Thread on interest in Qur’anic studies in Persian: https://mobile.twitter.com/GabrielSaidR/status/961942655075840000
  • Qur'anic studies today
     Reply #1754 - February 11, 2018, 09:38 PM

    Some short videos from academics at Leiden

    https://m.youtube.com/watch?list=PLHV6fVN0h4gFnNAva_UIUp0LQrn70CRze&params=OAFIAVgD&v=YI0HBPvG3Zc&mode=NORMAL https://m.youtube.com/watch?list=PLHV6fVN0h4gFnNAva_UIUp0LQrn70CRze&params=OAFIAVgF&v=c3KcprddoM4&mode=NORMAL https://m.youtube.com/watch?list=PLHV6fVN0h4gFnNAva_UIUp0LQrn70CRze&params=OAFIAVgG&v=GK4PQpirHE0&mode=NORMAL
  • Qur'anic studies today
     Reply #1755 - February 12, 2018, 04:43 PM

    Threads on Qur’anic Arabic from Marijn van Putten

    https://mobile.twitter.com/PhDniX/status/963030503241732097

    https://mobile.twitter.com/PhDniX/status/963071497437925376
    Quote
    When such forms are attested in early papyri and inscriptions, they are considered colloquialisms shining through in written Classical Arabic. This simply is anachronistic. The literary standard of Classical Arabic did not exist in the early Islamic period.

    The language of the Quranic Consonantal Text clearly has such "Middle Arabic", if the Quran doesn't establish the literary norm, what exactly *would* establish the literary norm? We have to be very careful not to project the norm of the 9th c. grammarians onto the 7th century.

  • Qur'anic studies today
     Reply #1756 - February 15, 2018, 10:59 AM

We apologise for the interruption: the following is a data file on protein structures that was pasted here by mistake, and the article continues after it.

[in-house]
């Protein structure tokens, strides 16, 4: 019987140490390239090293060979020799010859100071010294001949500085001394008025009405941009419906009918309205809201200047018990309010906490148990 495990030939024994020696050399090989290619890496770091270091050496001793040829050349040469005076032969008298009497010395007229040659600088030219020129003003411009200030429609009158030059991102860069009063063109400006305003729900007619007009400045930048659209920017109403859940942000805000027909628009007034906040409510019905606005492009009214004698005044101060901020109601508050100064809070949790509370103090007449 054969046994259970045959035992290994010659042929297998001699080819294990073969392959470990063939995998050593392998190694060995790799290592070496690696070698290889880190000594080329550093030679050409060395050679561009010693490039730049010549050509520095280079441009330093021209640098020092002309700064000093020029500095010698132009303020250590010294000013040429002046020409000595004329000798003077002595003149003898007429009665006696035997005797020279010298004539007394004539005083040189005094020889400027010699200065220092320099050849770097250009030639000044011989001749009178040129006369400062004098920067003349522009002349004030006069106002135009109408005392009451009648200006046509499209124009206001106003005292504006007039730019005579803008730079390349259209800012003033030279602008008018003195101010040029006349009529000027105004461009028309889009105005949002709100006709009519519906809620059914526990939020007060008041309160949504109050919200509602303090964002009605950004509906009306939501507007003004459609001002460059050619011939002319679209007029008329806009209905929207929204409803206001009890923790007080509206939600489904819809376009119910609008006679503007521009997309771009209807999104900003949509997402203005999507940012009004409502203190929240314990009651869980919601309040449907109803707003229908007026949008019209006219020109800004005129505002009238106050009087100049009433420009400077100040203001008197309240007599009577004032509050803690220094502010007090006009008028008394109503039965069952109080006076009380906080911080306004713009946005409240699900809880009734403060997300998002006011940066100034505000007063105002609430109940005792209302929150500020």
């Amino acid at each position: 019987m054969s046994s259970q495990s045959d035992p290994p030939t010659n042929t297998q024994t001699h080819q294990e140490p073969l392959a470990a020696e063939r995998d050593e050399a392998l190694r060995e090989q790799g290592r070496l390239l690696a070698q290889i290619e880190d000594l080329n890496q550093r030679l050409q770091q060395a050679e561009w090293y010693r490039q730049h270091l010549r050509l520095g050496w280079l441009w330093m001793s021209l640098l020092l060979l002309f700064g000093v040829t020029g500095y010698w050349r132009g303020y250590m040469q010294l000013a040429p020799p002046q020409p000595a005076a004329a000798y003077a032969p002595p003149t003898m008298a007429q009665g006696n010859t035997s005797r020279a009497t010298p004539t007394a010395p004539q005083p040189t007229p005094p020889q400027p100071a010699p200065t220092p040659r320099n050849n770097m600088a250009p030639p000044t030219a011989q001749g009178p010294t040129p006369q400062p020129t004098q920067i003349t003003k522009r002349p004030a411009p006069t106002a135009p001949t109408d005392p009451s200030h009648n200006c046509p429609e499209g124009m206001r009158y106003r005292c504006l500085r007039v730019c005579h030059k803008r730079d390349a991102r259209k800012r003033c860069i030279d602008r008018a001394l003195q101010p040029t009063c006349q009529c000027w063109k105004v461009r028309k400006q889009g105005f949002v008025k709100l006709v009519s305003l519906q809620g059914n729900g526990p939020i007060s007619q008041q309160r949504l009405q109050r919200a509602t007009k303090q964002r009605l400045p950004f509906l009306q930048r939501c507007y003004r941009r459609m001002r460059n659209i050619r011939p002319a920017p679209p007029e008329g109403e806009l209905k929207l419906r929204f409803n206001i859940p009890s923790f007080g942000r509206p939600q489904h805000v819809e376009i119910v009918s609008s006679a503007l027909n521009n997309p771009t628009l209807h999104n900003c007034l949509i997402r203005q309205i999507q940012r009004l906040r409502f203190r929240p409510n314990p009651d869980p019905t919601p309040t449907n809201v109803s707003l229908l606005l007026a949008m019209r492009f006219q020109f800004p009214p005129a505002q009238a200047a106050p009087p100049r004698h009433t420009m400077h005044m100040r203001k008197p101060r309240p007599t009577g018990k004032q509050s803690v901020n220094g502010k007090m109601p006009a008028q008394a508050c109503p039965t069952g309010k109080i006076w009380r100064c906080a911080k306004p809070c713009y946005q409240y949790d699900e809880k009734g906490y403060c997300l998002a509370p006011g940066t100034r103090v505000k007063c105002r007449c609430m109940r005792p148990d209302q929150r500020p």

Thread: https://mobile.twitter.com/richheffron/status/963918464632094720
    Quote
    Thread: The Prophet Muḥammad's favorite she-camel and the confusion surrounding her name.

  • Qur'anic studies today
     Reply #1757 - February 15, 2018, 12:40 PM

    New book:

    Arabic in Context: Celebrating 400 years of Arabic at Leiden University

    https://books.google.co.uk/books/about/Arabic_in_Context.html?id=cuEzDwAAQBAJ&printsec=frontcover&source=kp_read_button&redir_esc=y

    It includes this article by Guillaume Dye:

    Traces of Bilingualism/Multilingualism in Qur'anic Arabic

    https://www.academia.edu/4730102/Traces_of_Bilingualism_Multilingualism_in_Quranic_Arabic
  • Qur'anic studies today
     Reply #1758 - February 15, 2018, 01:10 PM

    Guillaume Dye - Mapping the Sources of the Qur'anic Jesus

    https://www.academia.edu/33138609/Mapping_the_Sources_of_the_Quranic_Jesus
  • Qur'anic studies today
     Reply #1759 - February 15, 2018, 01:48 PM

    Quote
    Guillaume Dye - Mapping the Sources of the Qur'anic Jesus

    https://www.academia.edu/33138609/Mapping_the_Sources_of_the_Quranic_Jesus


    Quote